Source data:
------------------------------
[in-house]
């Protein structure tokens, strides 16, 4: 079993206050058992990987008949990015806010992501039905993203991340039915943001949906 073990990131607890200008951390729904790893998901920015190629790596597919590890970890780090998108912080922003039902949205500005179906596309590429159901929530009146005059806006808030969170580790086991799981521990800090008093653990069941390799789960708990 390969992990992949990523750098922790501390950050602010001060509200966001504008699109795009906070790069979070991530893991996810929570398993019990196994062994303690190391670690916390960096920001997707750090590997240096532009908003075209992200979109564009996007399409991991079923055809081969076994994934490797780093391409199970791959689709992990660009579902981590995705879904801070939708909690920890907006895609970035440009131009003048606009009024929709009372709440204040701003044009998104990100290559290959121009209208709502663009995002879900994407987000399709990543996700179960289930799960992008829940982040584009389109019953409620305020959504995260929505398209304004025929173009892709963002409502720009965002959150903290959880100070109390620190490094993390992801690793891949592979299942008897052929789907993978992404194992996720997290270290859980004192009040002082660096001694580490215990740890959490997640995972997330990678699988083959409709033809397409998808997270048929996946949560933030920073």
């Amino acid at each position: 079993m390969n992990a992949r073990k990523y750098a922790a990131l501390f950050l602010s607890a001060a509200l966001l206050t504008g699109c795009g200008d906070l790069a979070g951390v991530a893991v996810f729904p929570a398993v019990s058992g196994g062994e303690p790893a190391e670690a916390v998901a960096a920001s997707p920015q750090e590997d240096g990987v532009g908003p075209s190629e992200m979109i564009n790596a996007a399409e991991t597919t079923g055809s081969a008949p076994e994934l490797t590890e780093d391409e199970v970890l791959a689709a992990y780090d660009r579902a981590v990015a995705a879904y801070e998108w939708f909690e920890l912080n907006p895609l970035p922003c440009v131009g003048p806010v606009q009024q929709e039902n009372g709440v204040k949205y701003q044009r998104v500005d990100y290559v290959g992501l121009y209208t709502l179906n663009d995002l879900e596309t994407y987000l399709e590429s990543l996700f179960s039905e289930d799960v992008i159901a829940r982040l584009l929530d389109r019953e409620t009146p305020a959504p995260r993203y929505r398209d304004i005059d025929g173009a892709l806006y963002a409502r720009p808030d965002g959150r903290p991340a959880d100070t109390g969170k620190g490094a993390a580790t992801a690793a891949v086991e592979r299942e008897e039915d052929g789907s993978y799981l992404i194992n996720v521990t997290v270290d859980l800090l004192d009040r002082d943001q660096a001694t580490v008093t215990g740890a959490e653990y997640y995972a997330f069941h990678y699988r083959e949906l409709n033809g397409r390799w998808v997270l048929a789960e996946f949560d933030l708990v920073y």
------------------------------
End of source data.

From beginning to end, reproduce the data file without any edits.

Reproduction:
[in-house]
């Protein structure tokens, strides 16, 4: 079993206050058992990987008949990015806010992501039905993203991340039915943001949906 073990990131607890200008951390729904790893998901920015190629790596597919590890970890780090998108912080922003039902949205500005179906596309590429159901929530009146005059806006808030969170580790086991799981521990800090008093653990069941390799789960708990 390969992990992949990523750098922790501390950050602010001060509200966001504008699109795009906070790069979070991530893991996810929570398993019990196994062994303690190391670690916390960096920001997707750090590997240096532009908003075209992200979109564009996007399409991991079923055809081969076994994934490797780093391409199970791959689709992990660009579902981590995705879904801070939708909690920890907006895609970035440009131009003048606009009024929709009372709440204040701003044009998104990100290559290959121009209208709502663009995002879900994407987000399709990543996700179960289930799960992008829940982040584009389109019953409620305020959504995260929505398209304004025929173009892709963002409502720009965002959150903290959880100070109390620190490094993390992801690793891949592979299942008897052929789907993978992404194992996720997290270290859980004192009040002082660096001694580490215990740890959490997640995972997330990678699988083959409709033809397409998808997270048929996946949560933030920073």
């Amino acid at each position: 079993m390969n992990a992949r073990k990523y750098a922790a990131l501390f950050l602010s607890a001060a509200l966001l206050t504008g699109c795009g200008d906070l790069a979070g951390v991530a893991v996810f729904p929570a398993v019990s058992g196994g062994e303690p790893a190391e670690a916390v998901a960096a920001s997707p920015q750090e590997d240096g990987v532009g908003p075209s190629e992200m979109i564009n790596a996007a399409e991991t597919t079923g055809s081969a008949p076994e994934l490797t590890e780093d391409e199970v970890l791959a689709a992990y780090d660009r579902a981590v990015a995705a879904y801070e998108w939708f909690e920890l912080n907006p895609l970035p922003c440009v131009g003048p806010v606009q009024q929709e039902n009372g709440v204040k949205y701003q044009r998104v500005d990100y290559v290959g992501l121009y209208t709502l179906n663009d995002l879900e596309t994407y987000l399709e590429s990543l996700f179960s039905e289930d799960v992008i159901a829940r982040l584009l929530d389109r019953e409620t009146p305020a959504p995260r993203y929505r398209d304004i005059d025929g173009a892709l806006y963002a409502r720009p808030d965002g959150r903290p991340a959880d100070t109390g969170k620190g490094a993390a580790t992801a690793a891949v086991e592979r299942e008897e039915d052929g789907s993978y799981l992404i194992n996720v521990t997290v270290d859980l800090l004192d009040r002082d943001q660096a001694t580490v008093t215990g740890a959490e653990y997640y995972a997330f069941h990678y699988r083959e949906l409709n033809g397409r390799w998808v997270l048929a789960e996946f949560d933030l708990v920073y």